55.A National Action Plan on Human Rights is in place since 2016 which includes measures relating to Child Rights. Under the Action Plan, a National Policy Framework on Human Rights is being developed by Ministry of Human Rights to protect human rights including protection of children from abuse, violence, discrimination & exploitation including sale of children, child prostitution and child pornography.
56.A National Child Policy was prepared in 2006 approved by the then Cabinet. Under the policy, the right of child to protection is ensured i.e. “The State shall in partnership with community draw up plans for the identification and rehabilitation of child victims and ensure that they are able to recover, physically, socially and psychologically, and re-integrate into society”. Similarly, the Government takes strict measures to ensure that children are not used in the conduct of any illegal activity, namely, trafficking of narcotic drugs and psychotropic substances, begging, prostitution, pornography or armed conflicts. The State in partnership with community ensures that such children are rescued and immediately placed under appropriate care and protection.
57.Ministry of Law, Justice and Human Rights in collaboration with the South Asia Initiative to End Violence Against Children (SAIEVAC), organized a Workshop in Islamabad in March, 2014 to adopt a unified Advocacy and Communication Strategy to address the issues of violence against children in accordance with recommendations of the United Nations Global Study on violence against children. National delegations from Afghanistan, Bangladesh, Bhutan, Maldives, Nepal, Pakistan and Sri Lanka comprising senior government’s officials/SAIEVAC National Coordinators, representatives of SAIEVAC Secretariat, representatives from NACGs, INGOs and facilitators participated in the Workshop.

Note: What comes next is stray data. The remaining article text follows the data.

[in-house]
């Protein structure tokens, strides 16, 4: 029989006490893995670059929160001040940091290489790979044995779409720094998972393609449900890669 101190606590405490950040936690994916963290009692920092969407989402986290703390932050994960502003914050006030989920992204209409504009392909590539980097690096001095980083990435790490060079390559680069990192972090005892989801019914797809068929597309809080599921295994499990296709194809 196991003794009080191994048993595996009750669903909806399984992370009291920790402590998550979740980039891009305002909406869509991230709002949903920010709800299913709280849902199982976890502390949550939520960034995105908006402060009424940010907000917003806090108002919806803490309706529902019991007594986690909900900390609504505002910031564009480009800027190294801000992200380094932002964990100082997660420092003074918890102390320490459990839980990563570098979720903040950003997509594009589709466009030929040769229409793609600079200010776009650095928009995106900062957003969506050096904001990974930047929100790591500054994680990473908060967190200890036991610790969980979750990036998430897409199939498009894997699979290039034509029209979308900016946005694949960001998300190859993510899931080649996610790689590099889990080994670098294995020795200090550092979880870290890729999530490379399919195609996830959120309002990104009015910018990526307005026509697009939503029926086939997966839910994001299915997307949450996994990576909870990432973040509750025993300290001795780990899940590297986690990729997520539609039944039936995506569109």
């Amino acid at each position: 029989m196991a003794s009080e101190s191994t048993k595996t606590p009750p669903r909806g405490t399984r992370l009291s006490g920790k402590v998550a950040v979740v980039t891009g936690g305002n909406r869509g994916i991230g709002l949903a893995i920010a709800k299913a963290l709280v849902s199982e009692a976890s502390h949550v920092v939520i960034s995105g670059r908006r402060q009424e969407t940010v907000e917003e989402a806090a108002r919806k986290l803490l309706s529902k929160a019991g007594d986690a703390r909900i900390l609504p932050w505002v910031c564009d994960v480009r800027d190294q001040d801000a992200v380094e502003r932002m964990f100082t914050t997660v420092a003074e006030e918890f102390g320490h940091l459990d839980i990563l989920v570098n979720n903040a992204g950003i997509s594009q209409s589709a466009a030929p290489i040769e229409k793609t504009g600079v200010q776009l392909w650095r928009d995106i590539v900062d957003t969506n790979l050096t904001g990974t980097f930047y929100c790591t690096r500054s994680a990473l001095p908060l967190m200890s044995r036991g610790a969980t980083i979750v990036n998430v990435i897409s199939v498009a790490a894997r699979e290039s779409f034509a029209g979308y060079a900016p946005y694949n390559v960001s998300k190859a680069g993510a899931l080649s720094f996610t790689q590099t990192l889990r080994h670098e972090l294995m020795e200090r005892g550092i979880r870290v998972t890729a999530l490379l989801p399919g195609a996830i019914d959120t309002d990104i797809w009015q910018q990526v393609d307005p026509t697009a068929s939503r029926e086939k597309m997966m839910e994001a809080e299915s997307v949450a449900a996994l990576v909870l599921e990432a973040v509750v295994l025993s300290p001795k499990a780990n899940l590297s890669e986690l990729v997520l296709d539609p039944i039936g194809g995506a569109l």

58.Ministry of Law, Justice & Human Rights in collaboration with Madadgaar National Helpline organized two day National Conference in Nov 2015. The objective of the conference was to identify gaps in existing protection mechanism of Children, Youth and Women and to come up with mechanism to address these issues. The event was attended by Government officials, Civil Society Organizations, Lawyers, Media, NGO partners, Referral Partners, Academia, Human Rights activists, Youth and relevant ministries representatives. National Response Centre for Cyber Crime (NRC) of FIA is also dealing with technology based crimes in Pakistan.
59.A National Conference on Child abuse was held in October, 2015 at Islamabad. The objectives of the Conference were to sensitize the masses on the core issue of child abuse including sale of children, child prostitution and child pornography. The representatives from the Federal Ministries, Provincial Departments (Law, Home, Social Welfare and Labour), Child Protection and Welfare Bureau, AJ&K, Civil Society Organizations working on Child Rights, Students and Children were invited in the National Conference. The representatives of provincial Governments including AJ&K exchanged views and discussed measures taken and the future plans to be taken by their respective Governments. At the end, a Deceleration to combat child abuse from the country was unanimously adopted.